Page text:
[German Version] (1614, Münzenberg – Feb 20, 1683, Giessen). After studying in Marburg, he taught at the Pädagogium and was Archidiakonus there. In 1652, he became professor of Hebrew and theology in Giessen; in 1654, director of the institute for stipend recipients; in 1654, doctor of theology; in 1656, superintendent; in 1676, professor primarius. Misler wrote, in addition to numerous disputations, dogmatic ( Orthodoxia iuxta seriem articulorum Formulae Concordiae, 1669) and controversial writings ( Speculum Anti-Jesuiticum, 1660), as well as sermons. Twice (1653 and…

Fischer, Johann

(238 words)

Author(s): Wallmann, Johannes
[German Version] (Dec 13, 1636, Lübeck – May 17, 1705, Magdeburg). After studying in Rostock and Altdorf, Fischer became a candidate for pastoral office in Stade, where he came into conflict with Lutheran orthodoxy (II, 2.a) after translating Puritanical literature (R. Baxter). In 1667–73 he was superintendent in Sulzbach/Upper Palatinate. In 1673 Charles XI appointed him superintendent in Riga; after becoming general superintendent of Livonia in 1678, Fischer, who was friends with P.J. Spener and…

Schütz, Johann Jakob

(204 words)

Author(s): Wallmann, Johannes
[German Version] (Sep 7, 1640, Frankfurt am Main – May 21, 1690, Frankfurt), founder of separatist Lutheran Pietism. After studying at Jena and Tübingen, he began to practice law in Frankfurt am Main. Schütz ascribed his awakening to reading the sermons of J. Tauler. He inspired P.J. Spener to establish the Collegium pietatis in Frankfurt, in which he played a leading role for years, until he finally separated from the unreformable “Babel” of the Lutheran state church and championed an “impartial”…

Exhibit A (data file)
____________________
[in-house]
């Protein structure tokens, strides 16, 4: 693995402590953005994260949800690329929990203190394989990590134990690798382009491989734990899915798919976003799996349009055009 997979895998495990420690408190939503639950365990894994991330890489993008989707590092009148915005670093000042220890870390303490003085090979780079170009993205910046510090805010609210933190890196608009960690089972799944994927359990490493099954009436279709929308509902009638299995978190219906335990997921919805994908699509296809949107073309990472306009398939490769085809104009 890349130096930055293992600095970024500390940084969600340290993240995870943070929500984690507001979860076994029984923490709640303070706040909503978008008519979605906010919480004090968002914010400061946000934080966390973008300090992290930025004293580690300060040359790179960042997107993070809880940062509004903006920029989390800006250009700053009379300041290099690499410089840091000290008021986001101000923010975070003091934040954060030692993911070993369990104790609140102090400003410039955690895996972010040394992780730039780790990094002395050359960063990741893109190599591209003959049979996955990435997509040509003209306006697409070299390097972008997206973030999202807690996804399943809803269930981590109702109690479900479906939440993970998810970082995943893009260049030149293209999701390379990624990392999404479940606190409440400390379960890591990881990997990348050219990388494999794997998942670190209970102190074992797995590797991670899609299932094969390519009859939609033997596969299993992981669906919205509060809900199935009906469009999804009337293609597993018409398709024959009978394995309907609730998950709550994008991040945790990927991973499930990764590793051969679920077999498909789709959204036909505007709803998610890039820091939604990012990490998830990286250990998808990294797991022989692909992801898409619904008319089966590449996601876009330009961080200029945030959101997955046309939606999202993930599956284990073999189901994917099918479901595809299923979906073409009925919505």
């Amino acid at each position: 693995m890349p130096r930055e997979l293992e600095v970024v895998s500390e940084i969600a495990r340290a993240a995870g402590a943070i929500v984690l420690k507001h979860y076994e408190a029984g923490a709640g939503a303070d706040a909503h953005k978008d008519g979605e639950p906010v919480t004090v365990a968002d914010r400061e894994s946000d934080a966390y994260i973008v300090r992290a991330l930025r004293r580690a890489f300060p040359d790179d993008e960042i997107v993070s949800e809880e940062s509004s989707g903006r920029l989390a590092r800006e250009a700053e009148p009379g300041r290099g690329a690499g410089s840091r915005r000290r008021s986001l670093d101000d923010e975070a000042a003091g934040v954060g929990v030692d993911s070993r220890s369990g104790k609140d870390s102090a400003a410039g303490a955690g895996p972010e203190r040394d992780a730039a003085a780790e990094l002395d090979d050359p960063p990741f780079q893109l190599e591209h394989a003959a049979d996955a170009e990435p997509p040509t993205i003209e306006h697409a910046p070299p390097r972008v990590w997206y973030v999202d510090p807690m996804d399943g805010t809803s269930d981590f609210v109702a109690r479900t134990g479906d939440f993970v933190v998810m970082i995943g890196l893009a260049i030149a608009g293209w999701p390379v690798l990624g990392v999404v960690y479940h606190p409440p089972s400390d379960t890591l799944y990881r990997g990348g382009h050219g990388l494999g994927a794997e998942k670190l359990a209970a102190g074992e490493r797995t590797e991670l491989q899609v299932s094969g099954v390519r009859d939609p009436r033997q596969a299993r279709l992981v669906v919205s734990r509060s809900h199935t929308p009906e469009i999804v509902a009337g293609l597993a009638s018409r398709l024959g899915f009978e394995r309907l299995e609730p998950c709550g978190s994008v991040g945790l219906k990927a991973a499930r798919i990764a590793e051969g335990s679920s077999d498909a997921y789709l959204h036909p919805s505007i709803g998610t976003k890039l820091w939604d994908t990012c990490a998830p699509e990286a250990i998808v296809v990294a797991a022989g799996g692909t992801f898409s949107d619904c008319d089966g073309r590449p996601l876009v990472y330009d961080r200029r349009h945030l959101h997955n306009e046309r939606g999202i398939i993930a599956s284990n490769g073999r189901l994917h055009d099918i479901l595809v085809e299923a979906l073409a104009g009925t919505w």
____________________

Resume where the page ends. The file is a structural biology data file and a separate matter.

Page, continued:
Schudt, Johann Jacob

(113 words)

Author(s): Wallmann, Johannes
[German Version] (Jan 14, 1664, Frankfurt am Main – Feb 14, 1722, Frankfurt). After studying philosophy and theology in Wittenberg (1680–1684), Schudt did five years of special Near Eastern studies in Hamburg with E. Edzard. Returning to Frankfurt in 1689, he began to teach at the Gymnasium in 1691; in 1695 he became deputy rector and in 1717 rector. He was considered the outstanding expert of his time on Judaism; his many publications dealt primarily with Hebrew philology, the history of Judaism, and the Jewish way of life ( Jüdische Merkwürdigkeiten, 1714–1717). Johannes Wallmann Bibli…